That’s when I found my word and it was only solidified by the last week of on-campus course work, because when people start asking you the same questions you asked other people when you first showed up it’s pretty clear you’ve taken on a new role in your life, whether you want to or not.

Therefore my word for 2016 is:

Transition

I think this year will be easier to tackle if I just call it what it is from the get go, rather than being in denial for an unspecified period of time.

I’ve also been putting things off the irony is, not all of them are hard things, just things I haven’t gotten around to. I’ve been “too busy” among other things. Really I’m just being non-committal about a lot of it. That’s what happens when I approach a transition I’m not ready for, I flop around and make up reasons why I can’t do something right now.

I get excited and look forward to being able to do something, like reaching a personal goal, but as soon as I’ve reached it, or sometimes I just had to come close, I tend to back away. It’s almost like I became so focused on reaching that one goal that creating a new goal and moving on from the achieved goal creates a greater fear than never being able to reach a goal in itself.

This will be my year of transition, and as exciting as it is it’s just as daunting.

Is there anything you do to help yourself deal with or go through transitions?

When Normal Is Nice

If you asked me 6 months ago if I thought I’d want to be in a celebratory mood when December came around I would’ve had some kind of major emotional response, and it wouldn’t have been pretty.

The last year, particularly the last 6 months have been almost unreal. Aside from my (un)usual course load and near insane travel plans there has been a lot of navigating uncharted territory, and little of it was pleasant, or good.

I tried burying myself in work and school but it didn’t always work. There were sleepless nights, lots of questions, and even more tears.

One of the more notable things being sitting next to someone’s hospital bed rather than being the one in the hospital bed, normal people would consider that a good thing but coming from the point of view of a professional patient it was uncomfortable.

I was in uncharted territory.

I’m much more comfortable being the one in the bed than next to the bed. I think family, friends, and medical professionals would prefer it that way too. I’m pretty much a pain in the ass when I’m the patient but I’m insufferable when I’m the “family support” (and the fact that I can recognize that should tell you something).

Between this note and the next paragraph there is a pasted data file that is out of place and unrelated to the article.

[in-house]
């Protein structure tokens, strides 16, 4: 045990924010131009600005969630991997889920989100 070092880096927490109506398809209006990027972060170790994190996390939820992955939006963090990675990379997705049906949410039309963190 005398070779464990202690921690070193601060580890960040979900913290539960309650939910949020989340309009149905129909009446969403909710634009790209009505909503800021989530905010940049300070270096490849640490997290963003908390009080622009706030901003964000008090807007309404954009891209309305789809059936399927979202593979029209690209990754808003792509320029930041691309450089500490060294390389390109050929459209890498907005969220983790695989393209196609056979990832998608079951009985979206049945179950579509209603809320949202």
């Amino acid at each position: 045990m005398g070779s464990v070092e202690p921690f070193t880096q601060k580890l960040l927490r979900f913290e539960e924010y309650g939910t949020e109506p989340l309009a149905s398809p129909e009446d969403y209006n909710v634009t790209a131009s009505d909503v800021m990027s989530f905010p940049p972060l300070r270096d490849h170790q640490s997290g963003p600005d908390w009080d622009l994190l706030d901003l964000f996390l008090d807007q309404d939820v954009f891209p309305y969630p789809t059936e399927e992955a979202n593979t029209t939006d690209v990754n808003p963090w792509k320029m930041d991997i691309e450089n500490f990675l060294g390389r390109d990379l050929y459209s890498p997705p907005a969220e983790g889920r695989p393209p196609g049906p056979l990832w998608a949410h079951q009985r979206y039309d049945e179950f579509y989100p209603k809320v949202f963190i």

I’ve had those uncomfortable conversations that people like to avoid, all over again, because if I’m ever back to being the one in the hospital bed. I want everyone within a 20 mile radius of my room to know what my wishes are, right down to how I’d like to be dressed, in the event I cannot speak for myself.

Then things changed, again.

What started as relief turned into a whole other series of questions, in the end I had to recognize that this was “the new normal” that people talk about so often; another uncharted territory that required exploring, and then accepting.

I thought I knew where I stood on a multitude of issues, but I was forced to reexamine my motives and change my position on more than a few things.

For example, I never understood how people could say that a loved one was “still there” after suffering a stroke or being diagnosed with dementia. Now, I’ve read My Stroke of Insight and many other books on neuroscience. Intellectually I understand that someone isn’t completely gone but I couldn’t grasp it on any other level, until I encountered it up close and personal.

And it’s amazing to witness (although, admittedly, not always easy).

Like so many others I’ve focused on the quality of my life over the quantity of my life (and then proceeded to project my thoughts onto others silently as well as out loud). It’s not so black and white. There’s a whole lot of grey in the in between that needs to be acknowledged, questioned, processed, and then accepted.

Allowing yourself to able to live in a normal, even if it is a “new normal” is nice, if you let it.